HR Management & Compliance

Disabilities: Possible accommodations for chemical sensitivities

Millions of individuals suffer from allergies or asthma, which can be exacerbated by common environmental agents, such as pollen, dust, latex, nuts, ink, toner, cleaning supplies, fingernail polish, lotions, cologne, and more. Since many of the offending substances are regularly found in workplaces, employers must understand their duty to accommodate those who develop an aversion to odors and allergies in the workplace.

This can become complex because employers must balance compliance obligations with a number of practical issues that often arise when odors and allergies cause flare-ups in the workplace.

Chemical sensitivity and disability accommodation

Chemical sensitivity definitely falls under the definition of disability under the ADA and FEHA. This means that in California an employer is liable for failure to engage in a timely, good faith interactive process – even if there is no reasonable accommodation that can be found. This needs to be an individualized analysis.

To determine what accommodations might help an employee with chemical sensitivity, here's sample language to include in a questionnaire for the medical provider:

  • Please describe any substances, allergens or other environmental factors that are relevant to this patient's functional limitation(s).
  • Please identify specific substances, products, fragrances, scents, or other environmental factors to which she may not be exposed at all, or for specific increments of time (e.g., 10 minutes, 20 minutes, 30 minutes, 60 minutes or 60+ minutes).
  • Please identify specific substances, products, fragrances, scents, or environmental factors to which she may not be exposed at all or within specific distances within her personal work area, in shared areas, or in some combination of locations (e.g., specify how many inches or feet away from the substance the patient may perform work).
  • Please identify any mitigating measures that may be taken to minimize or prevent adverse reactions when exposure to the substances or conditions you identify.

While every situation needs to be assessed individually to see what reasonable accommodations might be appropriate, here are some suggestions we've seen from doctors and from other employers that may help accommodate someone with chemical sensitivity:

  • Remove all scented products from the workplace
  • Transfer to a different department, team, or work group
  • Create a completely chemical-free work environment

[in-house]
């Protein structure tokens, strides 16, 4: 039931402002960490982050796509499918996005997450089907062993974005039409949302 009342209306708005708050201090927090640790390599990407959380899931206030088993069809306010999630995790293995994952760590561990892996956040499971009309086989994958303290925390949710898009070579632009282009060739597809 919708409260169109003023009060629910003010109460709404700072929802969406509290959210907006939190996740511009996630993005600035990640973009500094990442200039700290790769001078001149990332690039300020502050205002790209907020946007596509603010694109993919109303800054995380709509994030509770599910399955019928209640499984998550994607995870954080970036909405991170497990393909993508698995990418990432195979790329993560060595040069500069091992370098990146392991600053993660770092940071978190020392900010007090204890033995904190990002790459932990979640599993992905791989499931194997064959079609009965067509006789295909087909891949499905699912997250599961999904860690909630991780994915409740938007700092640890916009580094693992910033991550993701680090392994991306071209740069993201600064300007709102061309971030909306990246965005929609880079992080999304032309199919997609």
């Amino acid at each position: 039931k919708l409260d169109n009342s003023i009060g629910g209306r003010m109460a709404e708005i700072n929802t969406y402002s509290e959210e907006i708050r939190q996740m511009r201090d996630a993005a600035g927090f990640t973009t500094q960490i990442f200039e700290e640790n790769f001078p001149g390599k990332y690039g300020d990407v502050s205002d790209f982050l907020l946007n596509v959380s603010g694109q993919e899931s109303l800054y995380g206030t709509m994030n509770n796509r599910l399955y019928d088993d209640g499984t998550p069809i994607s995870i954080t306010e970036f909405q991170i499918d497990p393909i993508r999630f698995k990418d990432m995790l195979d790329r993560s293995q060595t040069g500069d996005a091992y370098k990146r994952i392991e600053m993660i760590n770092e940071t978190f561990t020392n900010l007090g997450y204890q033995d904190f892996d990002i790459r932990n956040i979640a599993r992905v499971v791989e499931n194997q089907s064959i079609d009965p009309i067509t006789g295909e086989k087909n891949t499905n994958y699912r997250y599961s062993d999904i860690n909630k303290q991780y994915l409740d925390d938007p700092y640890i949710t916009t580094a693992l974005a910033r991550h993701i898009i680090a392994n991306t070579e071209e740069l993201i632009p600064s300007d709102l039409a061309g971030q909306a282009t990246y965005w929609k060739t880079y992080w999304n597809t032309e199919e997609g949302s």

• Install ventilation, fans, temperature controls, filters (including HEPA filters if needed) or other environmental modifications to confined workplaces
  • Allow telecommuting or calling into meetings
  • Reassign the employee to a different position or facility
  • Allow longer or more frequent breaks for fresh air
  • Limit the time in large meetings
  • Allow a short-term leave of absence for the illness or allow intermittent leave
  • Grant a long-term leave of absence for recovery
  • Remove the employee from the work area, and/or modify the workstation location within the facility
  • Alter where, when or how a particular essential function is performed
  • Designate a fragrance-free or chemical-free zone within the workplace
  • Use only unscented cleaning products
  • Provide scent-free meeting rooms and restrooms
  • Reduce or otherwise accommodate travel requirements
  • Modify dress code, where appropriate, for treatment issues
  • Provide training to inform and "sensitize" co-workers to the adverse effects of reactions to scent-based products at work
  • Provide part-time work schedules, or otherwise modify the work schedule (if you are accommodating with modified schedule, you cannot count it as FMLA intermittent leave)
  • Adjust the employee's start time or break schedule
  • Address attendance policies with flexibility
  • Maintain good indoor air quality
  • Provide a private area for medication adjustments
  • Grant extended unpaid leave beyond expiration of available leave as a last resort

"If, at the end of the day, the only thing that's going to work is an absolute ban on all fragrances and chemicals in the workplace, then you have to determine whether you can provide that or whether it is an undue hardship. And what is the workplace? Is it the whole building? Is it some parts of the building where the employee works? You want to look at all of that, rather than just looking at the issue narrowly." Patricia Eyres advised in a recent CER webinar.

The above information is excerpted from the webinar "Chemical Sensitivities in California Workplaces: Tips for Sniffing Out Your Compliance Obligations." To register for a future webinar, visit CER webinars.

Patricia S. Eyres, Esq., the managing partner of Eyres Law Group, LLP, focuses on helping employers manage disability discrimination issues for both workers' comp and non-occupational disabilities. As president of Litigation Management & Training Services and CEO/Publisher of Proactive Law Press, LLC, Eyres trains managers and supervisors on how to recognize risks, prevent lawsuits, and maintain defensible documentation.

1 thought on “Disabilities: Possible accommodations for chemical sensitivities”

  1. Removing all scented products may not be an undue hardship financially–but how feasible is it? Do you then discipline employees who bring in their own scented products, like lotion?

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